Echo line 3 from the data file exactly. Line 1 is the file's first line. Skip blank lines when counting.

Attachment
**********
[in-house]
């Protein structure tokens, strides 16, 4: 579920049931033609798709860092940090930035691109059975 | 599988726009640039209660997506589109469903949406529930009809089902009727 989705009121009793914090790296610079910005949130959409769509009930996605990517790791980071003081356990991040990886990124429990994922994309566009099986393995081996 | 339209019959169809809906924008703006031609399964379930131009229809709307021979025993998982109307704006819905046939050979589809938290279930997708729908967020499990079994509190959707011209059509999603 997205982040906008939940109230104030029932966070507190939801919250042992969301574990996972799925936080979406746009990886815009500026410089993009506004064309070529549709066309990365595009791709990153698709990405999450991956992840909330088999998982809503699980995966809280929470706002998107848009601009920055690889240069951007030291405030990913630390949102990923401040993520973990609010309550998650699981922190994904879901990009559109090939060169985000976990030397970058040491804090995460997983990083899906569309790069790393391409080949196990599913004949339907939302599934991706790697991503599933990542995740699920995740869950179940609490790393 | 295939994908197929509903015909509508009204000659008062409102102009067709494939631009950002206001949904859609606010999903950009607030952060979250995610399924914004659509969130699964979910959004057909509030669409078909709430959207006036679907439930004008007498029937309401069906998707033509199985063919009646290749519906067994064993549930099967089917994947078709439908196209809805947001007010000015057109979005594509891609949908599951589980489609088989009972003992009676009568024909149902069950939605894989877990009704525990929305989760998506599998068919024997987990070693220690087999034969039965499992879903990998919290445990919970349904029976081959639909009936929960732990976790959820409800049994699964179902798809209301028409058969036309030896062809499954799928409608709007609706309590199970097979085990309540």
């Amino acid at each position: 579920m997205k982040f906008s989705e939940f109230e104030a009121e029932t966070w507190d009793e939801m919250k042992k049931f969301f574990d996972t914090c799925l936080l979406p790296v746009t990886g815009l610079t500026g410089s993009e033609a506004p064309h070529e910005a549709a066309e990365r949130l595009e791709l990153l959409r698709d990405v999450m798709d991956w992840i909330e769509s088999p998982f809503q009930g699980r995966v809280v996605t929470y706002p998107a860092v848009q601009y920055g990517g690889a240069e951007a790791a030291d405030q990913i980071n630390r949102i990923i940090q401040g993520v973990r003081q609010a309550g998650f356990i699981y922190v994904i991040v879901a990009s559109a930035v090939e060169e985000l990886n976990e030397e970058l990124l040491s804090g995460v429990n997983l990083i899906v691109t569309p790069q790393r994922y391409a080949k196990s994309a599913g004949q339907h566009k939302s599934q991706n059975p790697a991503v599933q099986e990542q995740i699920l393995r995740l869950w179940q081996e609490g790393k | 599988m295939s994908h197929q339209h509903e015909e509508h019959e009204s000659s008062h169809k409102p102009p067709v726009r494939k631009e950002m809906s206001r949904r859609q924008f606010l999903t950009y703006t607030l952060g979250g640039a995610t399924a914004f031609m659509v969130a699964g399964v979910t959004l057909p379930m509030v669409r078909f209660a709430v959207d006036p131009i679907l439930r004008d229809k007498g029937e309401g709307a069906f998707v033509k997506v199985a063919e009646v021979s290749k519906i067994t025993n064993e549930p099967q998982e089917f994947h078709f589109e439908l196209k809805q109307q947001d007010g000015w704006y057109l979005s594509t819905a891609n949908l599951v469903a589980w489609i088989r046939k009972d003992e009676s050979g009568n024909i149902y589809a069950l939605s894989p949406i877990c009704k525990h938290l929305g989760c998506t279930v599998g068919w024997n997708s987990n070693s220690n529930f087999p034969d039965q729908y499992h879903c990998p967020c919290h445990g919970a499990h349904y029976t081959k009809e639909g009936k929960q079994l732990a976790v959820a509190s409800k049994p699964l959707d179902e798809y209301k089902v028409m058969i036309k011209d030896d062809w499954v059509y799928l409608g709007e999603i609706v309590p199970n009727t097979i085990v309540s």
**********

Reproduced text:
């Amino acid at each position: 579920m997205k982040f906008s989705e939940f109230e104030a009121e029932t966070w507190d009793e939801m919250k042992k049931f969301f574990d996972t914090c799925l936080l979406p790296v746009t990886g815009l610079t500026g410089s993009e033609a506004p064309h070529e910005a549709a066309e990365r949130l595009e791709l990153l959409r698709d990405v999450m798709d991956w992840i909330e769509s088999p998982f809503q009930g699980r995966v809280v996605t929470y706002p998107a860092v848009q601009y920055g990517g690889a240069e951007a790791a030291d405030q990913i980071n630390r949102i990923i940090q401040g993520v973990r003081q609010a309550g998650f356990i699981y922190v994904i991040v879901a990009s559109a930035v090939e060169e985000l990886n976990e030397e970058l990124l040491s804090g995460v429990n997983l990083i899906v691109t569309p790069q790393r994922y391409a080949k196990s994309a599913g004949q339907h566009k939302s599934q991706n059975p790697a991503v599933q099986e990542q995740i699920l393995r995740l869950w179940q081996e609490g790393k | 599988m295939s994908h197929q339209h509903e015909e509508h019959e009204s000659s008062h169809k409102p102009p067709v726009r494939k631009e950002m809906s206001r949904r859609q924008f606010l999903t950009y703006t607030l952060g979250g640039a995610t399924a914004f031609m659509v969130a699964g399964v979910t959004l057909p379930m509030v669409r078909f209660a709430v959207d006036p131009i679907l439930r004008d229809k007498g029937e309401g709307a069906f998707v033509k997506v199985a063919e009646v021979s290749k519906i067994t025993n064993e549930p099967q998982e089917f994947h078709f589109e439908l196209k809805q109307q947001d007010g000015w704006y057109l979005s594509t819905a891609n949908l599951v469903a589980w489609i088989r046939k009972d003992e009676s050979g009568n024909i149902y589809a069950l939605s894989p949406i877990c009704k525990h938290l929305g989760c998506t279930v599998g068919w024997n997708s987990n070693s220690n529930f087999p034969d039965q729908y499992h879903c990998p967020c919290h445990g919970a499990h349904y029976t081959k009809e639909g009936k929960q079994l732990a976790v959820a509190s409800k049994p699964l959707d179902e798809y209301k089902v028409m058969i036309k011209d030896d062809w499954v059509y799928l409608g709007e999603i609706v309590p199970n009727t097979i085990v309540s």